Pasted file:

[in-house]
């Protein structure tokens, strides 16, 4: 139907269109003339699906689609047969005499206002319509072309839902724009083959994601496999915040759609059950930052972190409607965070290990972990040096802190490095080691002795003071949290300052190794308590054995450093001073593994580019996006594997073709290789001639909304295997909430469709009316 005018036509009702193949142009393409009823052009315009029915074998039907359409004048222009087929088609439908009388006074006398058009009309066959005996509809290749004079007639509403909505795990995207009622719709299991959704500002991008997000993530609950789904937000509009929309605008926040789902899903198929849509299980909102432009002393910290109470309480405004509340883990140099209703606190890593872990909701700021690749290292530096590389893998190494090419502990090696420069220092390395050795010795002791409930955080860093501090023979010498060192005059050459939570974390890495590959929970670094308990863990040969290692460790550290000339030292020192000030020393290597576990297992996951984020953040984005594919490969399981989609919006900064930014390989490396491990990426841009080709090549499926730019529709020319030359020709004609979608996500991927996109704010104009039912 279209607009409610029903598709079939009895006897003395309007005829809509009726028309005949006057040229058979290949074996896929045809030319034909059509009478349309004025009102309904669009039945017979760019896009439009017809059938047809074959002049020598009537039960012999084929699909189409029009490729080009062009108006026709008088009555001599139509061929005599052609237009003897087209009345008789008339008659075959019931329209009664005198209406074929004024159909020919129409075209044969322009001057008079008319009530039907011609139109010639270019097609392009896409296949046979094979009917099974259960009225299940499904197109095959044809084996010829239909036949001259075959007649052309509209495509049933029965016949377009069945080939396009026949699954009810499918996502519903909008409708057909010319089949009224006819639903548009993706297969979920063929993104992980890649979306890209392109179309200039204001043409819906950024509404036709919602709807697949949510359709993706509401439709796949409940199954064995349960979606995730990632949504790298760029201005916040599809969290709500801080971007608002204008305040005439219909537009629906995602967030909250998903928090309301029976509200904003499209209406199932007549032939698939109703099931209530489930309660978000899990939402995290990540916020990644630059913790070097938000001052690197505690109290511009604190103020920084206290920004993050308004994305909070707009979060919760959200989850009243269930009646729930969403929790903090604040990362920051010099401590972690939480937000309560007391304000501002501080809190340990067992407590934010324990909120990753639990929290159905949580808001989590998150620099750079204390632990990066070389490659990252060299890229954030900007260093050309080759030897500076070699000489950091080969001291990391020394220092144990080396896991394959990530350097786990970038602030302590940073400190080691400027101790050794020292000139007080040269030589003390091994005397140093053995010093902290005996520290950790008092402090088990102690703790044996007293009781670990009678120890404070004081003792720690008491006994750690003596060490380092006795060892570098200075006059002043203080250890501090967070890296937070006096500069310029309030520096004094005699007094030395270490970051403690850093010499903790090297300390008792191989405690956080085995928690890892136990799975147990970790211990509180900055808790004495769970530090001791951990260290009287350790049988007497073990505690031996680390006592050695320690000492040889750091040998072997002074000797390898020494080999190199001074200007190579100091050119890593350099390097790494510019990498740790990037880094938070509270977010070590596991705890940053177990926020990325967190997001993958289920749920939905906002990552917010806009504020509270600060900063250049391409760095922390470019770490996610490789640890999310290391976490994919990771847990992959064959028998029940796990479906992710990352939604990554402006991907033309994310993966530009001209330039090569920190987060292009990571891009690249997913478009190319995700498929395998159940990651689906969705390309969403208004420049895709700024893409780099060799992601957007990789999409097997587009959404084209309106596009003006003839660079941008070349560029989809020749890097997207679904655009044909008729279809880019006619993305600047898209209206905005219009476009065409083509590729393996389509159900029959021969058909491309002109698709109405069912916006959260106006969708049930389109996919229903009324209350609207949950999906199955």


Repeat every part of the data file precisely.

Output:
[in-house]
């Protein structure tokens, strides 16, 4: 139907269109003339699906689609047969005499206002319509072309839902724009083959994601496999915040759609059950930052972190409607965070290990972990040096802190490095080691002795003071949290300052190794308590054995450093001073593994580019996006594997073709290789001639909304295997909430469709009316 005018036509009702193949142009393409009823052009315009029915074998039907359409004048222009087929088609439908009388006074006398058009009309066959005996509809290749004079007639509403909505795990995207009622719709299991959704500002991008997000993530609950789904937000509009929309605008926040789902899903198929849509299980909102432009002393910290109470309480405004509340883990140099209703606190890593872990909701700021690749290292530096590389893998190494090419502990090696420069220092390395050795010795002791409930955080860093501090023979010498060192005059050459939570974390890495590959929970670094308990863990040969290692460790550290000339030292020192000030020393290597576990297992996951984020953040984005594919490969399981989609919006900064930014390989490396491990990426841009080709090549499926730019529709020319030359020709004609979608996500991927996109704010104009039912 279209607009409610029903598709079939009895006897003395309007005829809509009726028309005949006057040229058979290949074996896929045809030319034909059509009478349309004025009102309904669009039945017979760019896009439009017809059938047809074959002049020598009537039960012999084929699909189409029009490729080009062009108006026709008088009555001599139509061929005599052609237009003897087209009345008789008339008659075959019931329209009664005198209406074929004024159909020919129409075209044969322009001057008079008319009530039907011609139109010639270019097609392009896409296949046979094979009917099974259960009225299940499904197109095959044809084996010829239909036949001259075959007649052309509209495509049933029965016949377009069945080939396009026949699954009810499918996502519903909008409708057909010319089949009224006819639903548009993706297969979920063929993104992980890649979306890209392109179309200039204001043409819906950024509404036709919602709807697949949510359709993706509401439709796949409940199954064995349960979606995730990632949504790298760029201005916040599809969290709500801080971007608002204008305040005439219909537009629906995602967030909250998903928090309301029976509200904003499209209406199932007549032939698939109703099931209530489930309660978000899990939402995290990540916020990644630059913790070097938000001052690197505690109290511009604190103020920084206290920004993050308004994305909070707009979060919760959200989850009243269930009646729930969403929790903090604040990362920051010099401590972690939480937000309560007391304000501002501080809190340990067992407590934010324990909120990753639990929290159905949580808001989590998150620099750079204390632990990066070389490659990252060299890229954030900007260093050309080759030897500076070699000489950091080969001291990391020394220092144990080396896991394959990530350097786990970038602030302590940073400190080691400027101790050794020292000139007080040269030589003390091994005397140093053995010093902290005996520290950790008092402090088990102690703790044996007293009781670990009678120890404070004081003792720690008491006994750690003596060490380092006795060892570098200075006059002043203080250890501090967070890296937070006096500069310029309030520096004094005699007094030395270490970051403690850093010499903790090297300390008792191989405690956080085995928690890892136990799975147990970790211990509180900055808790004495769970530090001791951990260290009287350790049988007497073990505690031996680390006592050695320690000492040889750091040998072997002074000797390898020494080999190199001074200007190579100091050119890593350099390097790494510019990498740790990037880094938070509270977010070590596991705890940053177990926020990325967190997001993958289920749920939905906002990552917010806009504020509270600060900063250049391409760095922390470019770490996610490789640890999310290391976490994919990771847990992959064959028998029940796990479906992710990352939604990554402006991907033309994310993966530009001209330039090569920190987060292009990571891009690249997913478009190319995700498929395998159940990651689906969705390309969403208004420049895709700024893409780099060799992601957007990789999409097997587009959404084209309106596009003006003839660079941008070349560029989809020749890097997207679904655009044909008729279809880019006619993305600047898209209206905005219009476009065409083509590729393996389509159900029959021969058909491309002109698709109405069912916006959260106006969708049930389109996919229903009324209350609207949950999906199955």